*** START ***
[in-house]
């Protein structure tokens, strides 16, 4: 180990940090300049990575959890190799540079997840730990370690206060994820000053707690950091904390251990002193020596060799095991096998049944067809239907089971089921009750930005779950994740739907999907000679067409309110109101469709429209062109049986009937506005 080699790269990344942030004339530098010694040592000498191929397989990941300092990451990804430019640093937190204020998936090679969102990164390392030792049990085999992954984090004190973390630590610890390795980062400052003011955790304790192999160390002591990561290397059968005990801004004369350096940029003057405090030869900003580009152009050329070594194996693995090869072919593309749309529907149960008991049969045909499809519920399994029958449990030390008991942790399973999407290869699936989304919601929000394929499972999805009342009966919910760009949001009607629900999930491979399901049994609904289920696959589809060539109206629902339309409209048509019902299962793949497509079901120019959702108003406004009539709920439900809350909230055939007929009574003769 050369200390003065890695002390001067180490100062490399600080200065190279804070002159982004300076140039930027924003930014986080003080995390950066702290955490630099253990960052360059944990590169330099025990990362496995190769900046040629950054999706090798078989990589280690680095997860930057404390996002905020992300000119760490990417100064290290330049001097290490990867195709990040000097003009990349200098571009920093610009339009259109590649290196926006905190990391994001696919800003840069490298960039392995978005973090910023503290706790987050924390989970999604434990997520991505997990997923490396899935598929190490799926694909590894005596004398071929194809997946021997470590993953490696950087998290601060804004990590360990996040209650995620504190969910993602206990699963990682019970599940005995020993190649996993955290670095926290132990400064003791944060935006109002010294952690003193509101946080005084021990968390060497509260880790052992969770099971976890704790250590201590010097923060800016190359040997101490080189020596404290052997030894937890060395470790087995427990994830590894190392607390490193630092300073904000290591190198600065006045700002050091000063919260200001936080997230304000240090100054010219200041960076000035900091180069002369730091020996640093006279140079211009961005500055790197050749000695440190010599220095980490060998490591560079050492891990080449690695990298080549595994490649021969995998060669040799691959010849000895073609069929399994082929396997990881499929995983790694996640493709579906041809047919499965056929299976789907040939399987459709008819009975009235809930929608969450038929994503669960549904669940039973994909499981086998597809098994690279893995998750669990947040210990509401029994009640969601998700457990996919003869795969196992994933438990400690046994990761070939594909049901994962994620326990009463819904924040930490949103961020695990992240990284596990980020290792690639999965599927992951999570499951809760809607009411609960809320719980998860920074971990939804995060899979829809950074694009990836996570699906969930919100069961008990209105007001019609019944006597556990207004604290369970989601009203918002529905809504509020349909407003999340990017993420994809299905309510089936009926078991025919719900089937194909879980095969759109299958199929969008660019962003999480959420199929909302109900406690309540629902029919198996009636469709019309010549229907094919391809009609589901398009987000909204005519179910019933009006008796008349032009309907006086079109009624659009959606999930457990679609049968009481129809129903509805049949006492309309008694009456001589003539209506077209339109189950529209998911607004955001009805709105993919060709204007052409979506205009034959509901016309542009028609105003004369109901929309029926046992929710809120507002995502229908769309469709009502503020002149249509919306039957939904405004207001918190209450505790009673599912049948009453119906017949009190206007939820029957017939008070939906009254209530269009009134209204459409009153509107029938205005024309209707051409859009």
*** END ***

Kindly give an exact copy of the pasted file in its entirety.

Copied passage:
[in-house]
């Protein structure tokens, strides 16, 4: 180990940090300049990575959890190799540079997840730990370690206060994820000053707690950091904390251990002193020596060799095991096998049944067809239907089971089921009750930005779950994740739907999907000679067409309110109101469709429209062109049986009937506005 080699790269990344942030004339530098010694040592000498191929397989990941300092990451990804430019640093937190204020998936090679969102990164390392030792049990085999992954984090004190973390630590610890390795980062400052003011955790304790192999160390002591990561290397059968005990801004004369350096940029003057405090030869900003580009152009050329070594194996693995090869072919593309749309529907149960008991049969045909499809519920399994029958449990030390008991942790399973999407290869699936989304919601929000394929499972999805009342009966919910760009949001009607629900999930491979399901049994609904289920696959589809060539109206629902339309409209048509019902299962793949497509079901120019959702108003406004009539709920439900809350909230055939007929009574003769 050369200390003065890695002390001067180490100062490399600080200065190279804070002159982004300076140039930027924003930014986080003080995390950066702290955490630099253990960052360059944990590169330099025990990362496995190769900046040629950054999706090798078989990589280690680095997860930057404390996002905020992300000119760490990417100064290290330049001097290490990867195709990040000097003009990349200098571009920093610009339009259109590649290196926006905190990391994001696919800003840069490298960039392995978005973090910023503290706790987050924390989970999604434990997520991505997990997923490396899935598929190490799926694909590894005596004398071929194809997946021997470590993953490696950087998290601060804004990590360990996040209650995620504190969910993602206990699963990682019970599940005995020993190649996993955290670095926290132990400064003791944060935006109002010294952690003193509101946080005084021990968390060497509260880790052992969770099971976890704790250590201590010097923060800016190359040997101490080189020596404290052997030894937890060395470790087995427990994830590894190392607390490193630092300073904000290591190198600065006045700002050091000063919260200001936080997230304000240090100054010219200041960076000035900091180069002369730091020996640093006279140079211009961005500055790197050749000695440190010599220095980490060998490591560079050492891990080449690695990298080549595994490649021969995998060669040799691959010849000895073609069929399994082929396997990881499929995983790694996640493709579906041809047919499965056929299976789907040939399987459709008819009975009235809930929608969450038929994503669960549904669940039973994909499981086998597809098994690279893995998750669990947040210990509401029994009640969601998700457990996919003869795969196992994933438990400690046994990761070939594909049901994962994620326990009463819904924040930490949103961020695990992240990284596990980020290792690639999965599927992951999570499951809760809607009411609960809320719980998860920074971990939804995060899979829809950074694009990836996570699906969930919100069961008990209105007001019609019944006597556990207004604290369970989601009203918002529905809504509020349909407003999340990017993420994809299905309510089936009926078991025919719900089937194909879980095969759109299958199929969008660019962003999480959420199929909302109900406690309540629902029919198996009636469709019309010549229907094919391809009609589901398009987000909204005519179910019933009006008796008349032009309907006086079109009624659009959606999930457990679609049968009481129809129903509805049949006492309309008694009456001589003539209506077209339109189950529209998911607004955001009805709105993919060709204007052409979506205009034959509901016309542009028609105003004369109901929309029926046992929710809120507002995502229908769309469709009502503020002149249509919306039957939904405004207001918190209450505790009673599912049948009453119906017949009190206007939820029957017939008070939906009254209530269009009134209204459409009153509107029938205005024309209707051409859009």